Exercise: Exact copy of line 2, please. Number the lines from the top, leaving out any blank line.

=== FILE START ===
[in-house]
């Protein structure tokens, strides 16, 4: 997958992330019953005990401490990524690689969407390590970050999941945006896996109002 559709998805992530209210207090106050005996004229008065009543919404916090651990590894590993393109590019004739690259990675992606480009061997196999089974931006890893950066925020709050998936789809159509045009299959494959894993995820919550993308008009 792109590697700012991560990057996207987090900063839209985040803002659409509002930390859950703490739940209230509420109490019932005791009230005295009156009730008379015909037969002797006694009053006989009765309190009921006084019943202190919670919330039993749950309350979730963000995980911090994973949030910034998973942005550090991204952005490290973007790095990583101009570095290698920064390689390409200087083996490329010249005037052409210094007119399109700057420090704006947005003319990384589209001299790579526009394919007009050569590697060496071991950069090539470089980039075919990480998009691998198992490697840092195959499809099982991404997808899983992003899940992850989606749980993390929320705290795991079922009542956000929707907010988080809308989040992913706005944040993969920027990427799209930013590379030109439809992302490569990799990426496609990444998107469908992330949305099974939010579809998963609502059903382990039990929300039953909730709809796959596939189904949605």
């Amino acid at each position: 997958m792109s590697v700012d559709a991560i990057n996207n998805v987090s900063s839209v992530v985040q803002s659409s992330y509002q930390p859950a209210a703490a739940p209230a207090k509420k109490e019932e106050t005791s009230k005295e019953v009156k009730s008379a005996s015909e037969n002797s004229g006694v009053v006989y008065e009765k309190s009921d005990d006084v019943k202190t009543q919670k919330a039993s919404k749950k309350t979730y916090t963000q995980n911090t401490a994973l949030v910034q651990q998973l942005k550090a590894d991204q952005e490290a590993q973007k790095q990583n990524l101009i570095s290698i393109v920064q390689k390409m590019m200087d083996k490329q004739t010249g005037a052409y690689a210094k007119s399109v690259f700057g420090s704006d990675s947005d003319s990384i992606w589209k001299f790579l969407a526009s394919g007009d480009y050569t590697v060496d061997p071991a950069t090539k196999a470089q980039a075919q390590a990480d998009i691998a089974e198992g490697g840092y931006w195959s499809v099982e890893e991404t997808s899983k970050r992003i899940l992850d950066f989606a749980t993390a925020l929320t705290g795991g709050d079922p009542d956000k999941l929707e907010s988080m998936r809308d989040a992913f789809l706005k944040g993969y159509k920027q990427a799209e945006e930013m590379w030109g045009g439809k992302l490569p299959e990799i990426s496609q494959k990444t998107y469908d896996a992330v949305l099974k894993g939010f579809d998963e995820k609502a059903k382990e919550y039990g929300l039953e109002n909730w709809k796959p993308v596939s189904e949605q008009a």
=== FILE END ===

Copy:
């Protein structure tokens, strides 16, 4: 997958992330019953005990401490990524690689969407390590970050999941945006896996109002 559709998805992530209210207090106050005996004229008065009543919404916090651990590894590993393109590019004739690259990675992606480009061997196999089974931006890893950066925020709050998936789809159509045009299959494959894993995820919550993308008009 792109590697700012991560990057996207987090900063839209985040803002659409509002930390859950703490739940209230509420109490019932005791009230005295009156009730008379015909037969002797006694009053006989009765309190009921006084019943202190919670919330039993749950309350979730963000995980911090994973949030910034998973942005550090991204952005490290973007790095990583101009570095290698920064390689390409200087083996490329010249005037052409210094007119399109700057420090704006947005003319990384589209001299790579526009394919007009050569590697060496071991950069090539470089980039075919990480998009691998198992490697840092195959499809099982991404997808899983992003899940992850989606749980993390929320705290795991079922009542956000929707907010988080809308989040992913706005944040993969920027990427799209930013590379030109439809992302490569990799990426496609990444998107469908992330949305099974939010579809998963609502059903382990039990929300039953909730709809796959596939189904949605």